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The conflicts of commodifying the coast (pc:

Robert Thompson in his 2007 paper in the journal Coastal Management (v.35, 211-237) states quite bluntly that the community model has no place in the commodity model. Why is that so? He characterises the commodity model as focussing on “selling for the highest market value”. It is one in which the coast is viewed by investors through the prism of making investment-based decisions to return a profit, or in the Australian world to make use of the tax benefits that may accrue through negative gearing.

As pointed out by Stocker and Kennedy (Coastal Management, 2009, 37, 387-404), central to the commodity model of the coast “is the idea that land can be owned and traded freely and that this process theoretically puts property to its greatest use”. It is based on the ability to have surveyed boundaries and property laws that enable land to be held, registered  and transferred in a legal and portable way. Thus it is possible for someone to buy a property at say Noosa and use it for a variety of purposes: to rent out, to use as a holiday home or as a principle place of residence. The investor may have no interest in the values placed on the location of purchase by the community; in words quoted by Thompson the purchaser may be one who is “hostile to localized social life”. Of course, this is not always the case. But the commodity model identifies those who will place investment expectations above those of other perspectives. Under those circumstances, the commodity model will compete/clash with interests of those endeavouring to enact some of the other cultural models.

Without delving into the statistics, it is apparent to me on my travels around settled areas of the Australian coast that there are many properties that appear to be part of an investment portfolio. They may be around lakes and estuaries and along stretches of the open coast. In some states investment in properties that form part of canal estates is seen as one type of property that has the potential for making good returns. The real estate industry in coastal areas has generally flourished on the basis of attracting investors seeking a return either through capital gain or through rental income.  Such activity also has various economic benefits to governments such as through increased rate income, stamp duty and capital gains tax, and many individuals and corporations seem to be able to obtain tax benefits. It will continue to be encouraged especially as population grows along with demographic changes leading to more sea change growth and/or use of accumulated wealth to diversify investment portfolios. There will also be those who will invest in coastal locations in order to continue to provide services but in so doing may see that investment purely in economic short term and not as an investment that reflects longer term community values.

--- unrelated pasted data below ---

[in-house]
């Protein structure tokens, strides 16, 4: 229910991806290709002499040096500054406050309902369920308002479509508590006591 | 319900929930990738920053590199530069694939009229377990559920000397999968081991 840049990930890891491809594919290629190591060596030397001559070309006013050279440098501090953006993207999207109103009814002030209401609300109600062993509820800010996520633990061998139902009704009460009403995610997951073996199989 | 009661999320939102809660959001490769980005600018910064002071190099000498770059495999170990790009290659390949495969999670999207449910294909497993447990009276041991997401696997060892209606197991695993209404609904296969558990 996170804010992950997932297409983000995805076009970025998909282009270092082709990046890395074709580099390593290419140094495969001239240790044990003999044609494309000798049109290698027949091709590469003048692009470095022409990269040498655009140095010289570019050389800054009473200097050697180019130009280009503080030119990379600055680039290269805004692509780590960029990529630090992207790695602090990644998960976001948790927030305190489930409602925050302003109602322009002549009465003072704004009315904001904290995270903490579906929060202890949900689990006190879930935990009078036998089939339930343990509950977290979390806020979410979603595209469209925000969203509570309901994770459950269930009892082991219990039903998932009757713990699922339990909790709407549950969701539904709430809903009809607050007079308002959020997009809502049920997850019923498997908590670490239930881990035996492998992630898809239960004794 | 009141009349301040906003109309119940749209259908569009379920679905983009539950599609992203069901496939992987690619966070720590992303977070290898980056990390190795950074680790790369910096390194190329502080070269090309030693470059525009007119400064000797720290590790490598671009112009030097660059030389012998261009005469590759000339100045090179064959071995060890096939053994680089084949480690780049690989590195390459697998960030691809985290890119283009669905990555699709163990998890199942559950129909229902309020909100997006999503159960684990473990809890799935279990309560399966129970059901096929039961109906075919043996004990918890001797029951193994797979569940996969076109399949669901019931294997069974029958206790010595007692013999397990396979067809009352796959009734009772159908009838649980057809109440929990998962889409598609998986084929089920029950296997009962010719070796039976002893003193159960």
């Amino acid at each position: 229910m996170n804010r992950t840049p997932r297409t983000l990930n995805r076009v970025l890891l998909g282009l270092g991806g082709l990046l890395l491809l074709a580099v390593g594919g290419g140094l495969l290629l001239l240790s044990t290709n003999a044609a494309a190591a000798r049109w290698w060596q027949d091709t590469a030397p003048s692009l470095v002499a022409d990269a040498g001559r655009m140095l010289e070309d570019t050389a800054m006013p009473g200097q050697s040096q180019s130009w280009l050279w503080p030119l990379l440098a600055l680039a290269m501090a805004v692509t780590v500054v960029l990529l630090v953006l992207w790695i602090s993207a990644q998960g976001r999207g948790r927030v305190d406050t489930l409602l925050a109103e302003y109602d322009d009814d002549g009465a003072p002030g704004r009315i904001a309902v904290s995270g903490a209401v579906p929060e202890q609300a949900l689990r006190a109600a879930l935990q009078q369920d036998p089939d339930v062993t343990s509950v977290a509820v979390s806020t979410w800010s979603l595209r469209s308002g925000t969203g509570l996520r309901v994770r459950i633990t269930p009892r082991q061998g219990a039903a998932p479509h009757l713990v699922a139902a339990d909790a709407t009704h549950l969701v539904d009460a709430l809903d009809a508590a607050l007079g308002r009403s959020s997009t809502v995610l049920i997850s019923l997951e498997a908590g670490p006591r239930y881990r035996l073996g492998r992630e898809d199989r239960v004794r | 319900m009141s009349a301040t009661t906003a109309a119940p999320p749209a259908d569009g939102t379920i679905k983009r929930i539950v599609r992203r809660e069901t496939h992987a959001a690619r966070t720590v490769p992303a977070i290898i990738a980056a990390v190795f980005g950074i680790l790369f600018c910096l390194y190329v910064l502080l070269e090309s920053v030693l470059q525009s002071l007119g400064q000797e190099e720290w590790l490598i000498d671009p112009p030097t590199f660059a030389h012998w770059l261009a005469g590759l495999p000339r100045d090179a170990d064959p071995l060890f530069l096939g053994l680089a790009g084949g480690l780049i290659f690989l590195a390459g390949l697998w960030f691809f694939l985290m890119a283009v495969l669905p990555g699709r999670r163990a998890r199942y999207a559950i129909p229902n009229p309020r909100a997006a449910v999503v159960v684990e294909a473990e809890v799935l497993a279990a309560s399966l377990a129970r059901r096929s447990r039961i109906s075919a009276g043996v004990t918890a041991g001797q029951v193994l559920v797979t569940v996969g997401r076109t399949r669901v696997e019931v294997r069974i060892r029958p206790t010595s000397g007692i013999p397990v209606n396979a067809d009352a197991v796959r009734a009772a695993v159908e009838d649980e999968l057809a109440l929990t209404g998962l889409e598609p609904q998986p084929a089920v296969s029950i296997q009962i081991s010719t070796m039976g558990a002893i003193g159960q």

One aspect of the commodity perspective relates to value of properties. From an investor perspective the advantage is hoping to secure increased property value. But over the years economic downturns have caught many investors short. The recent Global Financial Crisis was an example of such an impact. Thus within the commodity model there is a certain element of risk. Financial institutions are aware of such risks although longer term increase in prices of coastal land in many areas continue to be the norm. However, there may be more clouds looming on the investment horizon. Insurance is not easy to obtain in some coastal areas potentially subject to inundation. Banks may also make life more difficult for those seeking to build or rebuild in land subject to coastal hazards. We have already seen examples of valuation of land decreasing in places where coastal erosion is a possibility. However, despite these forebodings, people will continue to be attracted to coastal lands and buying and selling coastal properties will remain attractive to many and be strongly encouraged by those with an economic interest in real estate. This leads to potential social conflict unless the newcomers appreciate and respect community and other values.

Words by Prof Bruce Thom. Please respect Bruce Thom’s thoughts and reference where appropriately: (c) ACS, 2016, posted 5th October 2016, for correspondence about this blog post please email